For the Week Ending May 5, 2012
The 2012 session of the Vermont General Assembly adjourned Saturday as lawmakers wrapped up their work for the biennium. Highlights of the session include a transportation budget to address last fall’s damage from Tropical Storm Irene, a plan to address the loss of the state hospital due to flooding in Waterbury, and the next steps in the establishment of a health care insurance purchasing exchange.
House and Senate conferees came to midweek agreements on the two health care bills still in play: a bill setting the guidelines for the exchange (H.559) and another to require public reporting of claims denial information and administrative expenses of insurance companies (S.200). Those conference committees were easily concluded as House members generally agreed with Senate changes to H.559 and Senators readily agreed with House changes to S.200.
In addition to the exchange guidelines, H.559 also contains provisions relating to the number of forms and notification timelines that insurers must use for prior authorization requirements, new limitations for prescription drug out-of-pocket costs, and additional authority for the Green Mountain Care Board relating to insurer rate review, hospital budgets and the certificate-of-need process.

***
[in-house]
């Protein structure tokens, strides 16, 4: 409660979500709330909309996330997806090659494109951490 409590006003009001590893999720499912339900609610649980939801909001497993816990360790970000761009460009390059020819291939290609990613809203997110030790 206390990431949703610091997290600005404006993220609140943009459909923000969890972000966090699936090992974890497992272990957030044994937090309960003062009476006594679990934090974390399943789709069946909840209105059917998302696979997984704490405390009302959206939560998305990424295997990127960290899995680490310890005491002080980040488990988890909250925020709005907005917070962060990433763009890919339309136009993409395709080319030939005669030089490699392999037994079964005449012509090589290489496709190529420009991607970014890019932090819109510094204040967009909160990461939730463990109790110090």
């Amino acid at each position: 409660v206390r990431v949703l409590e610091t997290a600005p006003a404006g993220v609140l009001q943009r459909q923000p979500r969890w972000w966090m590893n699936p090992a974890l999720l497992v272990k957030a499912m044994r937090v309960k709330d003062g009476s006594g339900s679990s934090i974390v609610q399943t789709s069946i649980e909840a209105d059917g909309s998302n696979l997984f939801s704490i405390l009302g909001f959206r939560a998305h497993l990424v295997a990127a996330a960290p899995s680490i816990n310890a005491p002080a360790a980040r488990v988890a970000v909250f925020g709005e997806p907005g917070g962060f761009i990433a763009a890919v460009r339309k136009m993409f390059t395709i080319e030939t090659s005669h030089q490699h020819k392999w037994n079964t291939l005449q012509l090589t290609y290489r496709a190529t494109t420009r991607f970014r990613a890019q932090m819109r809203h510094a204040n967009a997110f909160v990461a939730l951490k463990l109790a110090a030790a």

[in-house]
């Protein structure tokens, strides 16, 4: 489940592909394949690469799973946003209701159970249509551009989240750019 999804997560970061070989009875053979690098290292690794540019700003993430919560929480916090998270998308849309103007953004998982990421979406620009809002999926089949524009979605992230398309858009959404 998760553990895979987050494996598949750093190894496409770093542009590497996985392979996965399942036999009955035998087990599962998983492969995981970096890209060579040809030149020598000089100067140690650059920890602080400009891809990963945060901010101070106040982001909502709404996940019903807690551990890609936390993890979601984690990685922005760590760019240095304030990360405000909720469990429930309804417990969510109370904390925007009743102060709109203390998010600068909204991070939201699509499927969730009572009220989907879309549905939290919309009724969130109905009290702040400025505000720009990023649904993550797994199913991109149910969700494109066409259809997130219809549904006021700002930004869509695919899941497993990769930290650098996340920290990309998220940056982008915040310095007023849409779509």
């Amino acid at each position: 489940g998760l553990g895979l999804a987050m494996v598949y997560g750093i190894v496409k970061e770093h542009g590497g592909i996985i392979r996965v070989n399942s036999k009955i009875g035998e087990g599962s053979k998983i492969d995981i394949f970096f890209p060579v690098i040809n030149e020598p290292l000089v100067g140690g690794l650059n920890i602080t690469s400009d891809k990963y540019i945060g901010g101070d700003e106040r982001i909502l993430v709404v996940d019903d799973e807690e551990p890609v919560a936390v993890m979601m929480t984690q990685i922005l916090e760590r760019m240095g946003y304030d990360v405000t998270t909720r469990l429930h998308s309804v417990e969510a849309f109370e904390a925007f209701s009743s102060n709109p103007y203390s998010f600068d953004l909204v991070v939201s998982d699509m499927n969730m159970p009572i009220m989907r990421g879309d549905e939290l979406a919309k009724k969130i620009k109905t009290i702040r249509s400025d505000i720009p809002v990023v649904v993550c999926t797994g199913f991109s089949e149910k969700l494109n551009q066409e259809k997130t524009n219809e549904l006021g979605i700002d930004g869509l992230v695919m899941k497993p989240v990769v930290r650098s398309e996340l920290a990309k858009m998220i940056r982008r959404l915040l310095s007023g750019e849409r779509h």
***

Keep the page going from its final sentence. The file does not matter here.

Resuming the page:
Senators on the S.200 conference committee agreed to House amendments significantly expanding that bill beyond insurer reporting to include significant limitations on pharmacy benefit managers’ (PBM) ability to audit pharmacy compliance with their contract provisions, and a requirement that health plan’s directly reimburse ambulance services for their treatment of insured patients.
Other key health care bills approved in the 2012 session were a new mandate requiring insurance coverage for early childhood developmental disorders (S.223), insurance coverage for certain services delivered through telemedicine (H.37), and designation of naturopaths as primary care providers (S.209).
A bill intended to stem a falling childhood vaccination rate (S.199) became one of the most controversial bills of the session and the strong feelings engendered by the proposal dragged on into the waning hours of the session. The bill proposed removal of a “philosophical” exemption that allows parents to opt out of a state requirement that children be vaccinated before enrolling in public schools or day care programs. Although a religious exemption would have remained in place, the proposal to remove the philosophical opt out sparked a grassroots campaign to derail the measure. Even the governor ended up disagreeing with his own health care commissioner. Ultimately, the bill was watered down to add an educational component prior to the existing opt-outs before it gained enough votes to pass.
For more information on legislative proposals, visit the Blue Cross and Blue Shield of Vermont website at www.bcbsvt.com or call Leigh Tofferi at (802) 223-6131 or Kathy Parry at (802) 371-3205. If you wish to discontinue receiving these updates or know of anyone else who would like to receive it, please call Kathy Parry or send an e-mail to email@example.com.